- How Your Words Shape Company Culture
Receive infrequent tools, workshops and articles related to growing your business!
June 4, 2024

Let's take a moment to talk about something that's often overlooked in the hustle of running a company: the power of language. We're all guilty of getting caught up in strategies, metrics, and the bottom line, but have you ever stopped to consider how the words we use shape our reality and the culture of our businesses?

It's a concept that Brené Brown, a renowned researcher and thought leader, explores in her book "Atlas of the Heart." She drops this truth bomb: "Language is our portal to meaning-making, connection, healing, learning, and self-awareness. When we don't have the language to talk about what we're experiencing, our ability to make sense of what's happening and share it with others is severely limited."

Mind-blowing, right? But it's not just about personal experiences. The language we use within our organizations has the power to create a shared reality. It influences how our teams perceive challenges, opportunities, and each other. At the heart of it all are our company's core values. These are the guiding principles that define who we are, what we stand for, and how we show up on work. They're often boiled down to carefully chosen words or phrases that serve as the building blocks of our culture.

Take a company that has "innovation" as a core value, for example. By consistently using language that encourages creativity, risk-taking, and thinking outside the box, leaders can create an environment where innovation thrives. When phrases like "let's explore new possibilities" or "there's no such thing as a bad idea" become part of the everyday lingo, it shapes the collective mindset of the organization.

But here's the thing; language can also reveal where we fall short. If a company claims to prioritize "work-life balance," but you constantly hear things like "we need to hustle" or "sleep is for the weak," there's a disconnect between the stated value and the reality shaped by language.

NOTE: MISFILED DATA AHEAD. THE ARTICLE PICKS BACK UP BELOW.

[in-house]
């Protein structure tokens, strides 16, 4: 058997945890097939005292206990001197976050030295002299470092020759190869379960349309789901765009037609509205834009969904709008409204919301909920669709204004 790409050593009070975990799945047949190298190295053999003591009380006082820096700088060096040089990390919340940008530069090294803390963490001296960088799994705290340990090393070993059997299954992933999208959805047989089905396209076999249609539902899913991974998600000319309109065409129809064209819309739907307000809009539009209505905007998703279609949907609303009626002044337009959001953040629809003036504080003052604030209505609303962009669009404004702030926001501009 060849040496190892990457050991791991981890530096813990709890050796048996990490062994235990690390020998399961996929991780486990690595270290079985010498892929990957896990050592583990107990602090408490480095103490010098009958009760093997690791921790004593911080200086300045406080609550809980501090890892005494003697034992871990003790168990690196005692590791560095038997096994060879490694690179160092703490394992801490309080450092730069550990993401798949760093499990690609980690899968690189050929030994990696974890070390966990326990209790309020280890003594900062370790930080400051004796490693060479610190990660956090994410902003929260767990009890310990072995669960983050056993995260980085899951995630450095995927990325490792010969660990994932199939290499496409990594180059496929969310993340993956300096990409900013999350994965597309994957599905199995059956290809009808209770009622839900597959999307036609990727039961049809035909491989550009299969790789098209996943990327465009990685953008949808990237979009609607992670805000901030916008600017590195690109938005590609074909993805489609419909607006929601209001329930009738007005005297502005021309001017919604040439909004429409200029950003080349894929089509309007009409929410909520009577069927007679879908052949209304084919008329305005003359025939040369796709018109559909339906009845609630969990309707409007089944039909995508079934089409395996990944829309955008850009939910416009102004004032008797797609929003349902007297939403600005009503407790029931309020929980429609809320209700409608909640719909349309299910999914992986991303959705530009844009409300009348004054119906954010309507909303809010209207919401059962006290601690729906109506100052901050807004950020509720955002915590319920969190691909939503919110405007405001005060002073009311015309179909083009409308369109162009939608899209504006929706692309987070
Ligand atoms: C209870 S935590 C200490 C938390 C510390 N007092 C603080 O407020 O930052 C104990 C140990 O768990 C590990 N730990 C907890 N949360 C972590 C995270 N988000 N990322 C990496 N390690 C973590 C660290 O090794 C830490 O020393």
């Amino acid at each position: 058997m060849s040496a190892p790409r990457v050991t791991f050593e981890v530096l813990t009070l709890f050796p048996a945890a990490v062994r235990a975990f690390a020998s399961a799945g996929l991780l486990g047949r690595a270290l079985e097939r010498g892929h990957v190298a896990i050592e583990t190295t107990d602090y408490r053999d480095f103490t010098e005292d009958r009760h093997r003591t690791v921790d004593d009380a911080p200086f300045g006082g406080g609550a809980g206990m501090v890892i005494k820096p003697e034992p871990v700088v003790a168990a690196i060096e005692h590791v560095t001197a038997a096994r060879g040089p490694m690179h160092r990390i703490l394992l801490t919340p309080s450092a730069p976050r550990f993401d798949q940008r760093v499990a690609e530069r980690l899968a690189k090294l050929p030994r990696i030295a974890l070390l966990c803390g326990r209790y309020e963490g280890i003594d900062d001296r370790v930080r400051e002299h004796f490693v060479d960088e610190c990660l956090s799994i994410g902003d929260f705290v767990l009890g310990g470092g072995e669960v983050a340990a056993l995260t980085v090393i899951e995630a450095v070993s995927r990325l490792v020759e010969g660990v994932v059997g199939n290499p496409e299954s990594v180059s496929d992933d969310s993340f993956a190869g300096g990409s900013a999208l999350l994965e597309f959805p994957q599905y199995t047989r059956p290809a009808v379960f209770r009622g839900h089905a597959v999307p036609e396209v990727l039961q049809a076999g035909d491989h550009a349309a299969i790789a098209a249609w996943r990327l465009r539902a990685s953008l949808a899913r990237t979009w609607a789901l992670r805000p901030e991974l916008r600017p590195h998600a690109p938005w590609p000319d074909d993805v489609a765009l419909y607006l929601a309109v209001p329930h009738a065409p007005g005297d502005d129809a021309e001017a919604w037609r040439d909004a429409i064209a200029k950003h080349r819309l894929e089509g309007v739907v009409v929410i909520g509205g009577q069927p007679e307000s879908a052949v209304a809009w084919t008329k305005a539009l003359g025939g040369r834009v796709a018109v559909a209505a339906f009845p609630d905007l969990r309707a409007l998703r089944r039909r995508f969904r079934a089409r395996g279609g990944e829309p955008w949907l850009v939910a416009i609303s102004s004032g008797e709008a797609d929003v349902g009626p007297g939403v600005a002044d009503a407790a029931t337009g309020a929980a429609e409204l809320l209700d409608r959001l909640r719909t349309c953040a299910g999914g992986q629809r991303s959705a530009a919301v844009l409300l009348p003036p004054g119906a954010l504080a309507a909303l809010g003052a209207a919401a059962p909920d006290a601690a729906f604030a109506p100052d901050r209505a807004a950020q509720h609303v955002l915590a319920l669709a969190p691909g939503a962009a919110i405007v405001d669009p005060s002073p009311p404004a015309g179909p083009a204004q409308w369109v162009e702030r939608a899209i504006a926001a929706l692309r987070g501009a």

It's on us to be intentional about our language and recognize its impact on our company's culture. Here are a few ways to make the most of this powerful tool.

1. Walk the talk - Use language that aligns with and reinforces your company's core values. This creates a shared vocabulary and helps weave these values into daily interactions and decision-making.

2. Encourage growth - When giving feedback, choose phrases that focus on potential and improvement rather than shortcomings. "Here's a chance to learn and grow" packs a more positive punch than "you're not cutting it."

3. Give props - Use language that recognizes and celebrates individual and team wins. Shout out specific actions or behaviors that embody your company's values and contribute to its success. I typically encourage my clients to use the "Headlines" portion of the Weekly Meeting to give shoutouts to team members. 

4. Flip the script - When faced with challenges, use language that frames them as opportunities for learning and innovation. Instead of dwelling on problems, ask questions like "what can we learn from this?" or "how can we approach this differently?"

5. Be inclusive - Watch out for language that may exclude or alienate certain groups. Use words and phrases that make everyone feel valued and respected, no matter their background or identity.

By being mindful of the language we have the power to shape a reality and culture that mirrors our deepest values and aspirations. As Brené Brown puts it, "Language has the power to define our experiences and, ultimately, who we are and how we engage with the world around us."

Let's pay attention to the words we choose. Do they align with core values? Do they encourage teams and create a shared sense of purpose Remember, language isn't just a way to communicate, it's a tool for crafting reality and building a strong, vibrant company culture.

author avatar
George Morris
I use my 20+ years of entrepreneurial experience and training to coach businesses on scaling up rapidly using Verne Harnish's Scaling Up framework. By doing so, my clients are more efficient and profitable, giving them the ability to make bigger impacts in the world. I deeply believe entrepreneurs are the best equipped to be the vehicle for meaningful change, and in the decade ahead, we'll see a substantial shift in how business is done. We'll move to a model where company purpose, impact, curiosity, and team health will be differentiators in overall business success. As Simon Sinek has pointed out, the finite games are the legacy of the past; we're moving to an infinite game.